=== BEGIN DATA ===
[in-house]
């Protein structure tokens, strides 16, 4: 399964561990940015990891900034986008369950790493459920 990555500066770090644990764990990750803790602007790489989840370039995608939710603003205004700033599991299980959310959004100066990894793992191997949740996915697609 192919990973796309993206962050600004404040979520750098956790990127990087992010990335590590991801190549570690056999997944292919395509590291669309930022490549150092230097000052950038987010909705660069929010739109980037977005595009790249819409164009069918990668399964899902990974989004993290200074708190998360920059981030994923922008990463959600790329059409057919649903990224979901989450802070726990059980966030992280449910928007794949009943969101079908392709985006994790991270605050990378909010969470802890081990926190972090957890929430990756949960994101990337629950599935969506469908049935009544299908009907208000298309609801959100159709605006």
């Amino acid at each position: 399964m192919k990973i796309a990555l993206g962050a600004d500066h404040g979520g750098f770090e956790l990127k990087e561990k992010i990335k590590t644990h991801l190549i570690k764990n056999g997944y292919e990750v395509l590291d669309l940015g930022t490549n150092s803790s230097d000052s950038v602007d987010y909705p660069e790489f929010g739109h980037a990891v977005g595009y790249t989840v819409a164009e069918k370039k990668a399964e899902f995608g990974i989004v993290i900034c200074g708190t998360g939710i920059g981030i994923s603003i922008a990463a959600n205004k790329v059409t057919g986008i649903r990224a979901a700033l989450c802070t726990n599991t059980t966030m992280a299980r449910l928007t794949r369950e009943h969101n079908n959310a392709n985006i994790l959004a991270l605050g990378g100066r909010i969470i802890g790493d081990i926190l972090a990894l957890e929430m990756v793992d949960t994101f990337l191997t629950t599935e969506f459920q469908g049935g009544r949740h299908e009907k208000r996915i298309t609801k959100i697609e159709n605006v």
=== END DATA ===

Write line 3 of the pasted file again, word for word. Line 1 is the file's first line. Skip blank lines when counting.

């Amino acid at each position: 399964m192919k990973i796309a990555l993206g962050a600004d500066h404040g979520g750098f770090e956790l990127k990087e561990k992010i990335k590590t644990h991801l190549i570690k764990n056999g997944y292919e990750v395509l590291d669309l940015g930022t490549n150092s803790s230097d000052s950038v602007d987010y909705p660069e790489f929010g739109h980037a990891v977005g595009y790249t989840v819409a164009e069918k370039k990668a399964e899902f995608g990974i989004v993290i900034c200074g708190t998360g939710i920059g981030i994923s603003i922008a990463a959600n205004k790329v059409t057919g986008i649903r990224a979901a700033l989450c802070t726990n599991t059980t966030m992280a299980r449910l928007t794949r369950e009943h969101n079908n959310a392709n985006i994790l959004a991270l605050g990378g100066r909010i969470i802890g790493d081990i926190l972090a990894l957890e929430m990756v793992d949960t994101f990337l191997t629950t599935e969506f459920q469908g049935g009544r949740h299908e009907k208000r996915i298309t609801k959100i697609e159709n605006v």